How Do I Sell My House As Is?
When you put as is on your home listing, what exactly are you conveying to potential buyers? In an as-is sale, a buyer is purchasing a home in its current condition, she says. That may mean the seller won’t do any repairs, even if they come up on an inspection report. The buyer is willingly purchasing the home in its current state with full knowledge of its condition. That last bit of her comment is critical to grasp; by selling as is, you aren’t absolved of the duty to share what you know about the home to buyers — and an “as is” label, particularly on an open market sale, is not a fail-safe to avoid all negotiations. You’ll need to temper your expectations a bit. That said, selling as is can still be a viable strategy if you go about it the right way. If you own a home that needs several repairs and don’t have the finances, or simply don’t have the time or desire to undergo the stress of home remodeling, selling as-is could be for you.
Technically, when a real estate agent lists an as is home sale, it means the homeowner is selling the home in its current condition, and will make no repairs or improvements before the sale (or negotiate with the buyer for any credits to fund these fix-its). The term “as is” is rarely tacked on a property sales listing that’s perfect and move-in ready. On the contrary, people often sell as-is homes that are in disrepair, because the homeowners or other sellers can’t afford to fix these flaws before selling (which would help them sell the home for a higher price). Alternatively, a home may have been through foreclosure and is now owned by a bank, or the seller may have died and left the house to inheritors or an estate agent who have little idea what could be wrong with it but need to sell.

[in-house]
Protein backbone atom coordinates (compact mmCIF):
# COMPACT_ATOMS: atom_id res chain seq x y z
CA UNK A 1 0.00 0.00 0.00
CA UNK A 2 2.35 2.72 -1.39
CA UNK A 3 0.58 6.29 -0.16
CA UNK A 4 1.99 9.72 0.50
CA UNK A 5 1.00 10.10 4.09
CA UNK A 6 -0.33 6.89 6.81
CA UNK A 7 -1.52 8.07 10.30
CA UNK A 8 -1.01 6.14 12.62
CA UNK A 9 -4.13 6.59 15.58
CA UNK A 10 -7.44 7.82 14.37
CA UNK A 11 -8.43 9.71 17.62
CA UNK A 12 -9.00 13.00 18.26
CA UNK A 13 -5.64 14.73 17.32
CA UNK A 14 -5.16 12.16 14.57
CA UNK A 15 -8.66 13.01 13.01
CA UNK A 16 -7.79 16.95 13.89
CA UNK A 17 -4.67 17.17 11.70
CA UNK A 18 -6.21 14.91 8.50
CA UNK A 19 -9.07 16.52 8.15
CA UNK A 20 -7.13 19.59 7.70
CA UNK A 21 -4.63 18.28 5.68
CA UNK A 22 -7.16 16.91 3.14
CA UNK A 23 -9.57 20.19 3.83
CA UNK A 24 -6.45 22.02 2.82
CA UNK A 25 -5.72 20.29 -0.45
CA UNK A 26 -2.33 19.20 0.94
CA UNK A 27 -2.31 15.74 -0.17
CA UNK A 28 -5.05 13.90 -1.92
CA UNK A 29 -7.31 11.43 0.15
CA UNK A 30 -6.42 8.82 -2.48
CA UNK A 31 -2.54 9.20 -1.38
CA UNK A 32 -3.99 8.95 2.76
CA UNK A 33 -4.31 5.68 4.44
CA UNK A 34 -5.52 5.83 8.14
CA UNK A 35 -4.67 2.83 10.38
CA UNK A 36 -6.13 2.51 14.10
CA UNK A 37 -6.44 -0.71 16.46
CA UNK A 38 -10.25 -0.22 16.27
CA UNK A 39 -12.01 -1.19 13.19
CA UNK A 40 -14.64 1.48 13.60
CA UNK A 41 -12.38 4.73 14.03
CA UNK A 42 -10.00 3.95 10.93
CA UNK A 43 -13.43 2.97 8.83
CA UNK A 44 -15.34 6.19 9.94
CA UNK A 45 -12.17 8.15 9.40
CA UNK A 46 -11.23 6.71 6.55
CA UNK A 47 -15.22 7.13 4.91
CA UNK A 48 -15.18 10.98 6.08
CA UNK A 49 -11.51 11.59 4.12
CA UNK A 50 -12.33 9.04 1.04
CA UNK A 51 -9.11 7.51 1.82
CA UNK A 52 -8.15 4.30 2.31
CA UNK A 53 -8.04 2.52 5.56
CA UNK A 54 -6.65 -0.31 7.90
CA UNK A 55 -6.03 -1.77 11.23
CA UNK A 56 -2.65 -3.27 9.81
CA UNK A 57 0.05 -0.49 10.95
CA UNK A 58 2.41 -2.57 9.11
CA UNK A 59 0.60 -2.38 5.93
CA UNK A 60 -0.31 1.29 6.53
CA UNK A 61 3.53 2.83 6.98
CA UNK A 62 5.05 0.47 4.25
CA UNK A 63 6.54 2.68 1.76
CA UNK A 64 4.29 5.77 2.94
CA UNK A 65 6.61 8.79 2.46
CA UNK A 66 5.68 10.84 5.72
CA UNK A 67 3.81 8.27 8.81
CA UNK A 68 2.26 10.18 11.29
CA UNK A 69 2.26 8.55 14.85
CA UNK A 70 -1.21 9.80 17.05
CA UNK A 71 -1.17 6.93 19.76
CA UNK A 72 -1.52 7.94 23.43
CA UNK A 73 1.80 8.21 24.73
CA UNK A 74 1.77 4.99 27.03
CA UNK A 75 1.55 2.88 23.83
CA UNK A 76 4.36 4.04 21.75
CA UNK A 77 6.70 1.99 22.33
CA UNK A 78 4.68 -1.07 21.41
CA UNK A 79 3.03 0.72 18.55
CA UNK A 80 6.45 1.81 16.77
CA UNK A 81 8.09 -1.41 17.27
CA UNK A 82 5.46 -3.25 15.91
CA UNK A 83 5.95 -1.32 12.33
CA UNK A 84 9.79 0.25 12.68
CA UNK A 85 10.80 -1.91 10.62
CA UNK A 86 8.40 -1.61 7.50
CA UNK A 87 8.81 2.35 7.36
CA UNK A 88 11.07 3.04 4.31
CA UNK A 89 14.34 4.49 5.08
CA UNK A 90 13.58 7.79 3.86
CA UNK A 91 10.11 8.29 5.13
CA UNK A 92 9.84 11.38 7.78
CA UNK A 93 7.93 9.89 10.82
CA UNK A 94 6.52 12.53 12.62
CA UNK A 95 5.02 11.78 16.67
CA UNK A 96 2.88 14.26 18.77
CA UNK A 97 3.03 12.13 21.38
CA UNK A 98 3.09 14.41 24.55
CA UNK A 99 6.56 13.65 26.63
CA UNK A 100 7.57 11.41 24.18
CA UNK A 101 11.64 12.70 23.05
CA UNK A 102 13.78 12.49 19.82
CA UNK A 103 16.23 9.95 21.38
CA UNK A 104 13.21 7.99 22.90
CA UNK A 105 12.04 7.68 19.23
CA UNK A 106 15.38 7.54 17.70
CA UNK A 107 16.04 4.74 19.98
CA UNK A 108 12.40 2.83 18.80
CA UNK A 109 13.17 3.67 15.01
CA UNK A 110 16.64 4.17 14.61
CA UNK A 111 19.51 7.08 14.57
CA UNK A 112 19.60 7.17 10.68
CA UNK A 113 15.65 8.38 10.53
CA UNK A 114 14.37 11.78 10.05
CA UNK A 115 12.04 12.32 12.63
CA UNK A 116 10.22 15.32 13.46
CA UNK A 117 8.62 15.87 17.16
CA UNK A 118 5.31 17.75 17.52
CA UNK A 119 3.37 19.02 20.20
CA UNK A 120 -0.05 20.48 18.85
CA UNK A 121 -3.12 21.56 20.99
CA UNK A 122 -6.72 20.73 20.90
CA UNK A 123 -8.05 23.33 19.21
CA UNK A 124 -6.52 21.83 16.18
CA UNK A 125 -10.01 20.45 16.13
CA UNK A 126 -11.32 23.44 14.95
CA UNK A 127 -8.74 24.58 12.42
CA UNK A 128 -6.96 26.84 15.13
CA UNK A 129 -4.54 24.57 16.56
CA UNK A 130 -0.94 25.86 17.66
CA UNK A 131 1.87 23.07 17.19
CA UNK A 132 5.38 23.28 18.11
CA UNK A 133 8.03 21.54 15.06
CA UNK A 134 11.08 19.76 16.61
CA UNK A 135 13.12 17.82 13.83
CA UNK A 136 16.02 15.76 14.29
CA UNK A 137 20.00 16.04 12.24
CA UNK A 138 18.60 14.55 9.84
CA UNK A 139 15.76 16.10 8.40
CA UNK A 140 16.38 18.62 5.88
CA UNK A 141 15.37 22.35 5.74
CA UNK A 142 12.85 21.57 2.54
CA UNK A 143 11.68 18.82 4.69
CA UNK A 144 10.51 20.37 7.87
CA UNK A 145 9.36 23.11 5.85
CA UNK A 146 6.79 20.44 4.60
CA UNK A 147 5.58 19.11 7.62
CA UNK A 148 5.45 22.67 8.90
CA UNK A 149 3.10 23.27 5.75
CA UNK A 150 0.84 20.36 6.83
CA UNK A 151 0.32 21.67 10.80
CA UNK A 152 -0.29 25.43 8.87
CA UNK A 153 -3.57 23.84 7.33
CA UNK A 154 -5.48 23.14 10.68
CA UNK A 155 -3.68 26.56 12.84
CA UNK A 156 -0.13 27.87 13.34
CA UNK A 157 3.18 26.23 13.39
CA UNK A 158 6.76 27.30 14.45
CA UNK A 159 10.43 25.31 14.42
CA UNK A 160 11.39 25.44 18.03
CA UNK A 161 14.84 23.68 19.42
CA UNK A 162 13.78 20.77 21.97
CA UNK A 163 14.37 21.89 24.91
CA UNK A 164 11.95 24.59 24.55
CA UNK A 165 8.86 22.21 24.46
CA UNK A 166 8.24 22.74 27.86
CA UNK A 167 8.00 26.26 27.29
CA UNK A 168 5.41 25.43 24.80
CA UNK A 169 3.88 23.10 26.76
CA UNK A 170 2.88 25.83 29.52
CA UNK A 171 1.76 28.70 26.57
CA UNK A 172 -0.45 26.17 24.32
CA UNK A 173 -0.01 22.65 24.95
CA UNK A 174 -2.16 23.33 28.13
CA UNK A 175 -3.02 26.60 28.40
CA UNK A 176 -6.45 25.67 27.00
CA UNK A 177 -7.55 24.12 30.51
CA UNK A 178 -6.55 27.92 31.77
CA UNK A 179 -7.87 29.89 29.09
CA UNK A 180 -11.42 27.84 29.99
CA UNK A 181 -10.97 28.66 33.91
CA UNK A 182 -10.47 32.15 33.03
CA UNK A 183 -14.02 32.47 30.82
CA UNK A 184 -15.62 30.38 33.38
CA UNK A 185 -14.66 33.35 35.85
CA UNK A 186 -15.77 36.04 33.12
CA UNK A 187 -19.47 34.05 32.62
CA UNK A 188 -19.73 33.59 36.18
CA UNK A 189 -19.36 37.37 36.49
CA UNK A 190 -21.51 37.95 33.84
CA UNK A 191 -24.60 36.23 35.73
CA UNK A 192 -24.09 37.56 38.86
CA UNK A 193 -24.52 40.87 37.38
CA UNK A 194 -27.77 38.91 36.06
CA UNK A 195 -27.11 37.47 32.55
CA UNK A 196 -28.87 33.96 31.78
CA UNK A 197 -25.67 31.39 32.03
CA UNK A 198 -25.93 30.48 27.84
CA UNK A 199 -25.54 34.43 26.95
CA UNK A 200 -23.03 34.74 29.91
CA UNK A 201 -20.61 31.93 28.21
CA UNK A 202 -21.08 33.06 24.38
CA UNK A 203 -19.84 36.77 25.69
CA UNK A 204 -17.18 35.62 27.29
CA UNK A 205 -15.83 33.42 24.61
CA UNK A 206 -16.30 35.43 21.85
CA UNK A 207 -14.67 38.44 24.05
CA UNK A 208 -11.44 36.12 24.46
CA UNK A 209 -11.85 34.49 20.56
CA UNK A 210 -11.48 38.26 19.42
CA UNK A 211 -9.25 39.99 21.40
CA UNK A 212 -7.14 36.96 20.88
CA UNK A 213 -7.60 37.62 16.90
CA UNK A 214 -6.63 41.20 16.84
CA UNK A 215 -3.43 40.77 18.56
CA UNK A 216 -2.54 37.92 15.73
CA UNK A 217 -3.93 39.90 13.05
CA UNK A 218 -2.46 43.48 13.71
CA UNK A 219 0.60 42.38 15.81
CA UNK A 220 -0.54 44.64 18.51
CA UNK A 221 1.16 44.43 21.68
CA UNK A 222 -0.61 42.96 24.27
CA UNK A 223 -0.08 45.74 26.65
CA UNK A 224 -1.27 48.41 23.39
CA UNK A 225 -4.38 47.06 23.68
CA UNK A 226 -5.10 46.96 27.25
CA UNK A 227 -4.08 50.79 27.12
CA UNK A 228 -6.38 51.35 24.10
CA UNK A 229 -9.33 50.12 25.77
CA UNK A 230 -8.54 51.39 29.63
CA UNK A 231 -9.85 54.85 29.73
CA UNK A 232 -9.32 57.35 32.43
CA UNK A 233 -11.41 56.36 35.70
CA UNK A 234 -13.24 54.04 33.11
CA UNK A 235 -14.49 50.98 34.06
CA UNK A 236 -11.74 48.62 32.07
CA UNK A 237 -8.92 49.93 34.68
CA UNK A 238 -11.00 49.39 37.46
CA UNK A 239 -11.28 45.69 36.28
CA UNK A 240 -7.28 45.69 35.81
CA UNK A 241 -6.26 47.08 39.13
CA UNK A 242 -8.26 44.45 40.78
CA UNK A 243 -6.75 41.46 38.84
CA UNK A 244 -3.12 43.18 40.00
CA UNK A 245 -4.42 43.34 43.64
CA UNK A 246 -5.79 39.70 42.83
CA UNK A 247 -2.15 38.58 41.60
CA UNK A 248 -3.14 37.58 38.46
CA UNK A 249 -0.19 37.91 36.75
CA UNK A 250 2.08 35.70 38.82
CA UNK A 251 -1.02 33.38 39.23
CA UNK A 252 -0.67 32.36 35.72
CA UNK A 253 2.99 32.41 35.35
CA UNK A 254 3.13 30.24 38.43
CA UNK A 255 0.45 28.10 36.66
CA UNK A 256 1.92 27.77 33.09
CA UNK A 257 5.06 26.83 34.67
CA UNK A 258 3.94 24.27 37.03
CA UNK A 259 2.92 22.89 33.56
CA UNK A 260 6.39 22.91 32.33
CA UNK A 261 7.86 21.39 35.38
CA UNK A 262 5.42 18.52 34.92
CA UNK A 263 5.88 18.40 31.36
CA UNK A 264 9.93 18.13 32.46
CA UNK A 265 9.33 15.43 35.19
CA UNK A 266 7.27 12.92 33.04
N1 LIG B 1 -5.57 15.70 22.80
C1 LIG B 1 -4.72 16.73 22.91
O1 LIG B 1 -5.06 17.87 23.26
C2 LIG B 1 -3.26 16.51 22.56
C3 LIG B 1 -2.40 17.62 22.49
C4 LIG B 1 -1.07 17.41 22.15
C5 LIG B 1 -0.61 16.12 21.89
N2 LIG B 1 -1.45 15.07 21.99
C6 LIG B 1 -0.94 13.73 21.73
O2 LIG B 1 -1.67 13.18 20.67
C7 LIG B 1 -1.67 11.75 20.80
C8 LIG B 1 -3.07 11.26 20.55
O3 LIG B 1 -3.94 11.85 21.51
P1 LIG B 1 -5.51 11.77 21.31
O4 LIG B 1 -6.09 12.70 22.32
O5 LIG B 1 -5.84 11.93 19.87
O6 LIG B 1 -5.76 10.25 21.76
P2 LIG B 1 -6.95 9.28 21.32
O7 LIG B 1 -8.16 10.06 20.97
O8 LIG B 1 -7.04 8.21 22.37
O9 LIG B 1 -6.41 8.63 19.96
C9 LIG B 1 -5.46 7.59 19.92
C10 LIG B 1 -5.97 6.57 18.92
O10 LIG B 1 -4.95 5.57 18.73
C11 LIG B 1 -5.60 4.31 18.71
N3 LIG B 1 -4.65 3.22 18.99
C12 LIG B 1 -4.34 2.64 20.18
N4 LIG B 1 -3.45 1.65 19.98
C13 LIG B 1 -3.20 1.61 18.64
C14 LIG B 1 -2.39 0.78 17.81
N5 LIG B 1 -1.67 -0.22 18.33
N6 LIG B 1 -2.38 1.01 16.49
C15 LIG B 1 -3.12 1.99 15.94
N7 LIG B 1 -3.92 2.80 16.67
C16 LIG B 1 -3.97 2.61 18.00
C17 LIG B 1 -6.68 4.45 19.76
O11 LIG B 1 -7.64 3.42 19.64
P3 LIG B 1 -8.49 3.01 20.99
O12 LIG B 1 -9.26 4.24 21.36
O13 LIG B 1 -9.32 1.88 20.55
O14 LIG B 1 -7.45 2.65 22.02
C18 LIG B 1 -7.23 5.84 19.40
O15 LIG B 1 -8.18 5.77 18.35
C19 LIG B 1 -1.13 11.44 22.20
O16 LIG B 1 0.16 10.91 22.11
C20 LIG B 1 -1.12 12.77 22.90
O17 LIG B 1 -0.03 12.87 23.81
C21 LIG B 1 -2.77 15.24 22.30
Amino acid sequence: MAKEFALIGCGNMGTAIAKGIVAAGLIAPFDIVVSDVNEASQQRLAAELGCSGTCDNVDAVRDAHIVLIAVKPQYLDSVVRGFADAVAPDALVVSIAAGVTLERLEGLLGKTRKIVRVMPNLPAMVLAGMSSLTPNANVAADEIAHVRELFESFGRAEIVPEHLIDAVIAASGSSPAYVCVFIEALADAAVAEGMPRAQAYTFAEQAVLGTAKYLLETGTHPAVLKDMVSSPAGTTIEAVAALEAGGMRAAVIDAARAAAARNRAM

Whatever the reason, the current sellers aren’t willing to pretty up a home before selling it. They just want to sell the real estate and move on. All of this means that the buyer of this house inherits any problems a home may have, too. When a real estate agent lists as home to sell “as is,” that doesn’t change the legal rights of the buyer. The listing agent must still have the seller disclose known problems, and the buyer can still negotiate an offer with the final sale, contingent upon a real estate inspection.
Remember property disclosures: Be aware that selling a house as-is doesn’t excuse you from disclosing known defects. For example, if you know there’s a mold problem or a crack in the foundation, you’re legally obligated to inform the buyer. If you misrepresent the condition of the property, you can still be held liable for issues. If there’s a possibility of serious defects in the home, you might order a pre-listing inspection to identify them. This survey by a home inspector can help with setting a fair price for the home, too.
Keep it as clean as possible: You might not be able to invest in any major upgrades, but let’s not scare the horses, either. You can still maintain a tidy home. Keep the yard mowed, surfaces clean, beds made, dishes put away and as much clutter as possible stored and hidden. You might make some cosmetic fixes, just to improve curb appeal. Be ready for viewings at all times.
Think about how low you can go: Know what your bottom price is going to be, and be ready to make a quick counteroffer. A real estate agent can help you negotiate, advising on what’s a to-be-discarded lowball offer and what you might compromise on.
Speaking of compromises: Even if you list “as-is,” some buyers will want a home inspection, and they’ll try to re-negotiate based on what the inspection turns up. If it’s not that big an expense, iIf just a thousand or two stands in the way of a deal, you can always relent and agree to make the repairs. Or, trim your asking price accordingly.
Those two short words in a listing usually indicate that the home may be considered to be a fixer-upper. The house will have a relatively low list price to start with, and the sellers might even entertain still lower offers. A real estate agent may even list a house with serious problems as “cash offers only,” if the house’s problems could prevent it from qualifying for a mortgage. Cash buyers and corporate investors look for home sellers who want a fast sale, but they expect those sellers to offer a low list price in exchange.
|Related Link: Click here to visit item owner's website (0 hit)|
|Target State: All States|
Target City : All Cities
Last Update : Nov 22, 2022 4:16 PM
Number of Views: 20
|Item Owner : Sell House As Is|
Contact Email: (None)
Contact Phone: (None)
|Friendly reminder: Click here to read some tips.|